having legally agile instances. 
System.String is a good example, because it is sealed and has no
references to other instances. 
However, this automatic detection would be inadequate for our
purposes.  We need some additional
objects like System.Threading.Thread to be agile. style="mso-spacerun: yes">  Since Thread can contain references to
many objects that are clearly not agile (like managed thread local storage,
which contains arbitrary application objects), we have to be very careful
here.


size=2> 


In this
case, being careful means that we partition some of the Thread’s state in a
per-AppDomain manner.


size=2> 


If
you’ve read my earlier blogs, you know that static fields can be per-AppDomain,
per-Thread, per-Context, or per-process (RVA-based statics). style="mso-spacerun: yes">  Now you know why the per-Thread and
per-Context statics are still partitioned by AppDomain. style="mso-spacerun: yes">  And you understand why the per-process
statics are restricted from containing arbitrary object references. style="mso-spacerun: yes">  They can only contain scalars, Strings
(agile instances!) and value types that are themselves similarly
constrained.


size=2> 


If
you’ve done much debugging with AppDomains and exceptions, you’ve probably
noticed that the first pass of exception handling is always terminated at an
AppDomain boundary.  It’s annoying:
if the exception goes unhandled and you take your last chance as a trap to the
debugger, you’ve lost the original context of the exception. style="mso-spacerun: yes">  But now it’s clear why this
happens.  If an exception instance
isn’t agile, it must be marshaled from one AppDomain to the next as the dispatch
occurs.  (We make a special
exception for an AppDomain-agile OutOfMemoryException that we pre-create, so
that it’s available when we don’t have enough memory to make a per-AppDomain
instance).


size=2> 


In fact,
there’s a lot of complexity involved in ensuring that instances are only
accessible from one AppDomain, or that they follow the discipline necessary for
agility.  You may be wondering why
we care.  We care because AppDomain
isolation is a fundamental guarantee of the managed environment, on which many
other guarantees can be built.  In
this sense, it is like separate address spaces for OS processes. style="mso-spacerun: yes">  Because of AppDomain isolation, we can
build certain security guarantees and we can reclaim resources correctly when
AppDomains are unloaded.


size=2> 


style="mso-bidi-font-weight: normal"> face=Tahoma>Configuration and Assembly Binding


Since
each AppDomain is expected to execute a different application, each AppDomain
can have its own private paths for binding to its assemblies, its own security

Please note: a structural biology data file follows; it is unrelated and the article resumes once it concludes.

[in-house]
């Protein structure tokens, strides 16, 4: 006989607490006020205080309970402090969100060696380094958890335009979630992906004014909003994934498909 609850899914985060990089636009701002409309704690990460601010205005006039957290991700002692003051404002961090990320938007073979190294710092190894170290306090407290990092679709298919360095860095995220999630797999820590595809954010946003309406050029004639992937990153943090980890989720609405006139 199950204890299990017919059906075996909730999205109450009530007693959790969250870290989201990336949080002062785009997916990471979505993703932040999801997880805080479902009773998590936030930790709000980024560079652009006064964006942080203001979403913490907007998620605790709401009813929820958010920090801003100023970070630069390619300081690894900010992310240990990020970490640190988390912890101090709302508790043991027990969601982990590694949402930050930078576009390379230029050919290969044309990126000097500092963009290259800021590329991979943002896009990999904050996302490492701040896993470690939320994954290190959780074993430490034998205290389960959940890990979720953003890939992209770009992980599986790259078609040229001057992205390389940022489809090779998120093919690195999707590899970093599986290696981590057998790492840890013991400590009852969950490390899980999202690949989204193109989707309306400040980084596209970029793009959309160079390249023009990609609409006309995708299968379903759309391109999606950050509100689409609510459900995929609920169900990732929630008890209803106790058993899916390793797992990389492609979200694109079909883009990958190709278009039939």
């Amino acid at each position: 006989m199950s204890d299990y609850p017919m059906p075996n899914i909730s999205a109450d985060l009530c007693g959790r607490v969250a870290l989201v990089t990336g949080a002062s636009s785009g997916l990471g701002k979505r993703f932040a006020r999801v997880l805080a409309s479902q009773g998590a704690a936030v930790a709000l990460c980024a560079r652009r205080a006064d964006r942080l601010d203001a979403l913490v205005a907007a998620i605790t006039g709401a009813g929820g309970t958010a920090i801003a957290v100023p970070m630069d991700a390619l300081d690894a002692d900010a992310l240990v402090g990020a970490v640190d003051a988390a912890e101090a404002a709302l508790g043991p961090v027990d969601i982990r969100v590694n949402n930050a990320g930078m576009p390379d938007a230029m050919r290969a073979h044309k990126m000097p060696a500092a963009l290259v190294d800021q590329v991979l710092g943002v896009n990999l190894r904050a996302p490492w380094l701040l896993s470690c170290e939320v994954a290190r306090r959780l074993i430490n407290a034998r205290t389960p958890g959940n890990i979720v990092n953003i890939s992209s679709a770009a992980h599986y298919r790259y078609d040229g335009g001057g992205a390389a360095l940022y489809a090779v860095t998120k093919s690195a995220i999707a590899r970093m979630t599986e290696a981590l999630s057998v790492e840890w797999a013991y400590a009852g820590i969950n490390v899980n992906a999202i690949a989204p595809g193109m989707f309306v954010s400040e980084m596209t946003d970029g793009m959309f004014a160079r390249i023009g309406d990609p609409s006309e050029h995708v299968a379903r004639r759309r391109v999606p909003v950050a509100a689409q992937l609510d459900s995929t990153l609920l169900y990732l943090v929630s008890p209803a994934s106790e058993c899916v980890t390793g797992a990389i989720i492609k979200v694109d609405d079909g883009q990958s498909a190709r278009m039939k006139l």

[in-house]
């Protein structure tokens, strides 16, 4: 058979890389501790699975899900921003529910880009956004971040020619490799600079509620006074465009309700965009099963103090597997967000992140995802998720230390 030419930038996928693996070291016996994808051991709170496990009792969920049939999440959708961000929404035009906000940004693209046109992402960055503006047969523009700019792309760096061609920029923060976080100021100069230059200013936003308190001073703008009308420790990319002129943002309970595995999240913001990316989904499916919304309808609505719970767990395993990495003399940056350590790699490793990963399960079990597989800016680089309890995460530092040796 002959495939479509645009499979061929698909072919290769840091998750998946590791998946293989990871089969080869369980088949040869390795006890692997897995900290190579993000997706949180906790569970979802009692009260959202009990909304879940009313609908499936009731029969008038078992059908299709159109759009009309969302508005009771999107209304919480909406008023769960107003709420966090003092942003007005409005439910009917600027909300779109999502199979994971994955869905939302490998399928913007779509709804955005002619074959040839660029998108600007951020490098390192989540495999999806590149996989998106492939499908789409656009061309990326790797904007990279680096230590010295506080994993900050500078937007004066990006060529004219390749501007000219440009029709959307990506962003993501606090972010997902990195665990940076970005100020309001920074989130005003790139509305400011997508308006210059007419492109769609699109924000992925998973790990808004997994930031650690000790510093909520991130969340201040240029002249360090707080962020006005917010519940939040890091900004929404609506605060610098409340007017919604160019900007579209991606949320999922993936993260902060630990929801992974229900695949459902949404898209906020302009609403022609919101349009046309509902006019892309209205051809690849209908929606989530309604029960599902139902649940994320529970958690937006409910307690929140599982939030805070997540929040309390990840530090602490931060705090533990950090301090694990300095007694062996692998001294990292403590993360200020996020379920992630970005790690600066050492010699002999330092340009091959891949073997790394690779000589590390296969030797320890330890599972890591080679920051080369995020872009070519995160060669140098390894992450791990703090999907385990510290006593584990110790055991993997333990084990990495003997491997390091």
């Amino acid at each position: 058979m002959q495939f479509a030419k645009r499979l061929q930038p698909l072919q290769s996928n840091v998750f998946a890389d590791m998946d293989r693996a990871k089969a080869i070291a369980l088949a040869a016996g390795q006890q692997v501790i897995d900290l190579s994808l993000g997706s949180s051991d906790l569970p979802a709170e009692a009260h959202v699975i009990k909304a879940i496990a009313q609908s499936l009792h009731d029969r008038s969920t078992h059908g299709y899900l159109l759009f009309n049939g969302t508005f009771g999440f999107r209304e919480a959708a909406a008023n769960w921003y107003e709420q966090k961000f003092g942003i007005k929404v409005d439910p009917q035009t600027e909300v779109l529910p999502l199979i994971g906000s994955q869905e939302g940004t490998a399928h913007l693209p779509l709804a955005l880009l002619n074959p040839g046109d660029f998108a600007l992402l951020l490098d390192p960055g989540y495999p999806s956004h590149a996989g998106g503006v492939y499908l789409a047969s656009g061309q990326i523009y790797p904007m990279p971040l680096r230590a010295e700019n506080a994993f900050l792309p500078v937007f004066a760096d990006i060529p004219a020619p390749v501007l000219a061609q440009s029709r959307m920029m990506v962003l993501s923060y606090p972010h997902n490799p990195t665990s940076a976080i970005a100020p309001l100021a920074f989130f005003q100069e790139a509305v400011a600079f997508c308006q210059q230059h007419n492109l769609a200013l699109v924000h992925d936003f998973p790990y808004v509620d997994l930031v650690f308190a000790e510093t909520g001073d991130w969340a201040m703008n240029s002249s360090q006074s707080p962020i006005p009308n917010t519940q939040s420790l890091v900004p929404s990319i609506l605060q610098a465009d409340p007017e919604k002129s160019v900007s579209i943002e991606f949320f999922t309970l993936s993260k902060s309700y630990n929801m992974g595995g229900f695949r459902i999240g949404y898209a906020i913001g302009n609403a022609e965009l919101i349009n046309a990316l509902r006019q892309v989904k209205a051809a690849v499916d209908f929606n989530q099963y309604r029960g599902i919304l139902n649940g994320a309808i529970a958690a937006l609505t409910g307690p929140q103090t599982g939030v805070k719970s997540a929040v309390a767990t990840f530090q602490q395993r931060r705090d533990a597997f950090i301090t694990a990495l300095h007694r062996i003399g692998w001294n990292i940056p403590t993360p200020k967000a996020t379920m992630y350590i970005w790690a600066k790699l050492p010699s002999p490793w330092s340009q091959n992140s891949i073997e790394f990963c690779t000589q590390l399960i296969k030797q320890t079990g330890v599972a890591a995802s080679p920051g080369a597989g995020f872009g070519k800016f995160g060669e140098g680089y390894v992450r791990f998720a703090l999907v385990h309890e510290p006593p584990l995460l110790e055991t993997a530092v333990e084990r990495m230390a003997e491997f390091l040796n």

policy, and in general its own configuration. style="mso-spacerun: yes">  Even worse, a host can listen to the
AssemblyResolveEvent and dynamically affect binding decisions in each
AppDomain.  And the application can
modify configuration information like the AppDomain’s private path – even as it
runs.  This sets up terrible data
races, which rely on unfortunate side effects like the degree of inlining the
JIT is performing and how lazy or aggressive the loader is in resolving
dependent assemblies.  Applications
that rely on this sort of thing are very fragile from one release of the CLR to
the next.


size=2> 


This
also makes it very difficult for the loader to make sensible and efficient
decisions about what assemblies can be shared. style="mso-spacerun: yes">  To do a perfect job, the loader would
have to eagerly resolve entire binding closures in each AppDomain, to be sure
that those AppDomains can share a single domain-neutral assembly.


size=2> 


Frankly,
we gave the host and the application a lot of rope to hang themselves. style="mso-spacerun: yes">  In retrospect, we screwed up.


size=2> 


I
suspect that in future versions we will try to dictate some reasonable
limitations on what the host and the AppDomain’s configuration can do, at least
in those cases where they want efficient and implicit sharing of domain-neutral
assemblies to happen.


size=2> 


style="mso-bidi-font-weight: normal"> face=Tahoma>Unloading


A host or
other sufficiently privileged code can explicitly unload any AppDomain it has a
reference to, except for the default AppDomain which is not unloadable. style="mso-spacerun: yes">  The default AppDomain is the one that is
created on your behalf when the process starts. style="mso-spacerun: yes">  This is the AppDomain a host typically
chooses for its own execution.


size=2> 


The
steps involved in an unload operation are generally as follows. style="mso-spacerun: yes">  As in many of these blogs, I’m
describing implementation details and I’m doing so without reading any source
code.  Hopefully the reader can
distinguish the model from the implementation details to understand which parts
of the description can change arbitrarily over time.


size=2> 



  • style="MARGIN: 0in 0in 0pt; mso-list: l2 level1 lfo5; tab-stops: list .5in"
    > face=Tahoma size=2>Since the thread that calls AppDomain.Unload may itself
    have stack in the doomed AppDomain, a special helper thread is created to
    perform the unload attempt.  This
    thread is cached, so every Unload doesn’t imply creation of a new thread. style="mso-spacerun: yes">  If we had a notion of task priorities
    in our ThreadPool, we would be using a ThreadPool thread here.

size=2> 



  • style="MARGIN: 0in 0in 0pt; mso-list: l2 level1 lfo5; tab-stops: list .5in"
    > face=Tahoma size=2>The unload thread sends a DomainUnload event to any
    interested listeners.  Nothing bad